John Howitt librarian Elizabeth Platz and author Troy Wilson show off his class picture from 1976-77. ELENA RARDON PHOTO

Saanich author returns to his Alberni Valley elementary school for debut of new book

Troy Wilson first wrote Captain Otter when he was a Grade 1 student at John Howitt Elementary

A Vancouver Island author returned last month to the elementary school where his writing career began more than 40 years ago.

Troy Wilson, based in Saanich, debuted his fifth book The Sinking of Captain Otter to a group of students at John Howitt Elementary School on Thursday, Oct. 25. Wilson was a John Howitt student in 1977 when he came up with the story of Captain Otter—originally written and illustrated on construction paper and stapled together by Wilson’s teacher, Mrs. Eivindson. Mrs. Eivindson read the story out loud to Wilson’s Grade 1 class and encouraged him to become a published author.

He achieved his dream in 2004 when his first book, Perfect Man, was published by Orca Books. During his classroom tour of Perfect Man, he decided to return to Captain Otter.

“I first thought of [publishing Captain Otter] after I had been out visiting schools,” he said. “I thought, how cool would it be to have the original in one hand and a new version in the other hand.”

Thursday was Wilson’s third time visiting his old elementary school, where he joined librarian Elizabeth Platz to read both versions of Captain Otter to a group of Grade 1 and 2 students.

It’s been 41 years since Captain Otter was read out loud for the first time, and a few things have changed. Wilson’s Grade 1 classroom is now empty. His Grade 1 teacher, Mrs. Eivindson, passed away a few years ago, but the duo did reunite over radio shortly after the publication of his first book. With illustrations by Maira Chiodi instead of Wilson, the new and improved Captain Otter is a slightly different story with a very different ending.

“This time is very special,” said Wilson. “Because I’m reading [The Sinking of Captain Otter] here for the first time. I knew from the get-go that this is the place I would read it first.

“It feels great to come full circle.”

Wilson’s updated pitch for Captain Otter was rejected in 2005, but after more than 10 years of persistence, The Sinking of Captain Otter was finally published.

“That’s something I emphasize with the kids,” said Wilson. “Persistence is the most important quality to have if you’re a writer. There’s persistence, luck and talent. Persistence gives you more chances to be lucky and allows you to get better at what you do.”

This lesson wasn’t lost on the students of John Howitt Elementary School. “We learned that he tried his best and didn’t give up,” said Grade 2 student Ellie Arcus after the presentation on Thursday. Arcus and her friend, Émilienne Lenormand, have written a book together, although they admit that they like drawing better than writing.

“I thought Captain Otter was really good,” added Grade 2 student Eli Darling. Darling is another John Howitt student who is interested in writing—he says he has written his own “small book.”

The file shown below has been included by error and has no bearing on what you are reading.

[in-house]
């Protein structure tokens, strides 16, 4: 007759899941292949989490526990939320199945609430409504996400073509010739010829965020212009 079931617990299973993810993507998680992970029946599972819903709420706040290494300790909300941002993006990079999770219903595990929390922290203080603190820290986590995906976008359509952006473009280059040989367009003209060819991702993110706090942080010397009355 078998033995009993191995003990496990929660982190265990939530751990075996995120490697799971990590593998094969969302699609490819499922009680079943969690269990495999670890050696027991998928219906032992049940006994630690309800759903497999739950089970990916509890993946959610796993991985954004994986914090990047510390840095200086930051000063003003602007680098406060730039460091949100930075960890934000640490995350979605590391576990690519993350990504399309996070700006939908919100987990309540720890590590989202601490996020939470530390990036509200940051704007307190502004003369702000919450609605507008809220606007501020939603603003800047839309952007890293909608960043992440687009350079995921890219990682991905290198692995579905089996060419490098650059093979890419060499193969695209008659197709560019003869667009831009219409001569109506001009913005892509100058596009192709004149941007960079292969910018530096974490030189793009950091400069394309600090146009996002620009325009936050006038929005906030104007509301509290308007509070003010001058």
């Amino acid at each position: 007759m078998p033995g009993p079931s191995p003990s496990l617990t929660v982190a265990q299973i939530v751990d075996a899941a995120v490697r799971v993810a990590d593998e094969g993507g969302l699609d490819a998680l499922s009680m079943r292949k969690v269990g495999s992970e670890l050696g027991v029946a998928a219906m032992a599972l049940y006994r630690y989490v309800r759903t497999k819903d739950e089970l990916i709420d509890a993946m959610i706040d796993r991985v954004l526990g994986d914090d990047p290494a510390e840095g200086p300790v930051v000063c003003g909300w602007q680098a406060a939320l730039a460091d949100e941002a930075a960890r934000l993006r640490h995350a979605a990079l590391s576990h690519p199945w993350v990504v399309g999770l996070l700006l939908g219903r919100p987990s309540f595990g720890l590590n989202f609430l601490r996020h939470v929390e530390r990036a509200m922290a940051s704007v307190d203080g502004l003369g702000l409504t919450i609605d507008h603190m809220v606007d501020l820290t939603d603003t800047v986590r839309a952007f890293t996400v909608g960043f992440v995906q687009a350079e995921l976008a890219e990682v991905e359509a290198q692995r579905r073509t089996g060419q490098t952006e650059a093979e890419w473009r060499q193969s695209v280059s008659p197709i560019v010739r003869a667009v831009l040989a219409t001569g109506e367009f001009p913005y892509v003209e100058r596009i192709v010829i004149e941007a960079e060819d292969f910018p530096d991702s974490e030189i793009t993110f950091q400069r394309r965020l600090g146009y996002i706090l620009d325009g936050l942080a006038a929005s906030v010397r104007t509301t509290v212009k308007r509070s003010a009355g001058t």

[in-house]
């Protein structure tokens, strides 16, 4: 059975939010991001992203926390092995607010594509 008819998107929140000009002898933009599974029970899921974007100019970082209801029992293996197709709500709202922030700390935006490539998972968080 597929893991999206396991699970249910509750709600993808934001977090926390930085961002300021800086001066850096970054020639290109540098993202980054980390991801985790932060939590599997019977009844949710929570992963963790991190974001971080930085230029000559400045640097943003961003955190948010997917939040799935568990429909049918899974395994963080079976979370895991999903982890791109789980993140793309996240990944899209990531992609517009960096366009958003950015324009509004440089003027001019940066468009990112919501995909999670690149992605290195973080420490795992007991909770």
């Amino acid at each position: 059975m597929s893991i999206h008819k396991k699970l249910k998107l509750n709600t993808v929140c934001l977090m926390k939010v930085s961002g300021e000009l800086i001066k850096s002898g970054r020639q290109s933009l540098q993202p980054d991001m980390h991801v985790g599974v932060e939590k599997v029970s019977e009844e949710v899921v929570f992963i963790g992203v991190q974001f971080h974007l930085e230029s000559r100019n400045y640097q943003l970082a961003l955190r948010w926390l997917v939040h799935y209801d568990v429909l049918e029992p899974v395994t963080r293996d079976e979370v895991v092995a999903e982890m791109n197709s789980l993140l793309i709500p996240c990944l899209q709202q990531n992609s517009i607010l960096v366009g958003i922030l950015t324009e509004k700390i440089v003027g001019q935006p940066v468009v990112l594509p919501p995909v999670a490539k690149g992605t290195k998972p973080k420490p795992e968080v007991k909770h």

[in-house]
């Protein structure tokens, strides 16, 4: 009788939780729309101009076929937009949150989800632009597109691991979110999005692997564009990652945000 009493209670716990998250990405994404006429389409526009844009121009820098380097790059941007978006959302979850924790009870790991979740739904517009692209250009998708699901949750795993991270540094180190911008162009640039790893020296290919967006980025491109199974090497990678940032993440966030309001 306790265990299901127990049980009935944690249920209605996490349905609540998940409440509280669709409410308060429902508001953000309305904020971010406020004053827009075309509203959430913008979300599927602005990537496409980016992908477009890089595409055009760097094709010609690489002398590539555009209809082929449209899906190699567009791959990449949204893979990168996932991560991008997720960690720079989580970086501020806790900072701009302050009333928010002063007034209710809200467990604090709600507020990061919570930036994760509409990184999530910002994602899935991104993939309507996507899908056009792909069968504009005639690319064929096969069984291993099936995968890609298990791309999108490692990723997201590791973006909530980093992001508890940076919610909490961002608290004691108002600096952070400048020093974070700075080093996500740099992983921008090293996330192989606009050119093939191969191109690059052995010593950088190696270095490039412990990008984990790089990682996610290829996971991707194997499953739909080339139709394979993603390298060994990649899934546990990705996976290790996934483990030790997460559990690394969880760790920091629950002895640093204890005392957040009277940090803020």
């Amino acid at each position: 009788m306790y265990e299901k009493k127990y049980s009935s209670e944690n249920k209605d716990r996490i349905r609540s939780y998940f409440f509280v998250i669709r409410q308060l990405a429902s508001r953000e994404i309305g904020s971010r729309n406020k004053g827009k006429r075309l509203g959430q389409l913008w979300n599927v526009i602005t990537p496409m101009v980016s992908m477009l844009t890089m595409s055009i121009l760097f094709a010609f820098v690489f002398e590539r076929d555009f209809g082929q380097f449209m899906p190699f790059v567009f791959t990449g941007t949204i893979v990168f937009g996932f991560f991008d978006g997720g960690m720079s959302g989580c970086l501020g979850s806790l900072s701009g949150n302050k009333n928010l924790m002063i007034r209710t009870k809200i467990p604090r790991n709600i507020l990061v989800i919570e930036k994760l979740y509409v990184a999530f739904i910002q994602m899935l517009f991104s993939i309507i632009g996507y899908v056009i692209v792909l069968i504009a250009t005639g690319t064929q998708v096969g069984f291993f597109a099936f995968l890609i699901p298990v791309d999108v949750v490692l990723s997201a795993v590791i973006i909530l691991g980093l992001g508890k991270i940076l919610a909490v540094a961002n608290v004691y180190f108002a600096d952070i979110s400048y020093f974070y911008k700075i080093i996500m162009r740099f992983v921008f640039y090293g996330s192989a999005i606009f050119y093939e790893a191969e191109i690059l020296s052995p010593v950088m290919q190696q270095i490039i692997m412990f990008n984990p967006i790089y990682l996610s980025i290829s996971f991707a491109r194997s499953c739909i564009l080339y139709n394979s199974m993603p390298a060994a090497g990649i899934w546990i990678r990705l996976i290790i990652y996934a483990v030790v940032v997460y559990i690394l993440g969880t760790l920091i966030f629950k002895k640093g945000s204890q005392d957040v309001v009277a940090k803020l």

Wilson was happy on Thursday to hear that so many students at his former school are now interested in creating their own stories.

“I’m so glad to hear that long after me, new [students] are writing, as well,” he said.

elena.rardon@albernivalleynews.com

 

Grade 2 students Émilienne Lenormand and Ellie Arcus hold a copy of Troy Wilson’s book The Sinking of Captain Otter. Émilienne and Ellie have written their own book together. ELENA RARDON PHOTO

John Howitt students Jillian Mayes (Grade 1) and Isaac Davis (Grade 2) stand with author Troy Wilson. Wilson holds a copy of the original Captain Otter that he wrote as a Grade 1 student at John Howitt. ELENA RARDON PHOTO

Just Posted

Mainly cloudy skies ahead for Friday

Plus a look ahead at your weekend

Expect delays as Highway 1 widening in Langford begins this month

Year-long project to widen, add meridians between West Shore Parkway and Leigh Road

Ivy pull, beach clean-up targeted for McNeill Bay

Volunteers aim for big Saturday to restore McNeill Bay

Victoria man spots online photo of his totem pole 11 years after it was stolen

Mark Trueman restored the pole himself before it was stolen off of his property in Duncan

VIDEO: Trudeau asks Canada to look to current, not past, actions on race

Liberal leader says he never spoke about the racist photo because he was embarrassed

Crime Stoppers most wanted for Greater Victoria for the week of September 17

Greater Victoria Crime Stoppers is seeking the public’s help in locating the… Continue reading

POLL: Should the province step in to upgrade the road to Bamfield?

The death of two University of Victoria students on a bus bound… Continue reading

Horvat paces Canucks to 6-1 pre-season win over Oilers

Vancouver improves to 3-1 in NHL exhibition action

Legislature gifts, clothing, travel need better control, B.C. auditor says

Audit follows suspensions of managers by Speaker Darryl Plecas

‘Really disturbing:’ Trudeau’s racist photos worry B.C. First Nation chief

Wet’suwet’en Chief concerned the photos will sow fear in Indigenous communities

‘Unacceptable’: What politicians have to say about Trudeau in blackface

Calgary Mayor Naheed Nenshi: ‘When I saw that picture last night, certainly it was a sucker-punch’

Island contestant competes on Great Canadian Baking Show

Andrea Nauta auditioned for the show before but was lucky second time around

VIDEO: B.C. man accused of assaulting sex worker loses temper in interrogation

Defence lawyer says statements made by accused Curtis Sagmoen should be deemed inadmissible

Most Read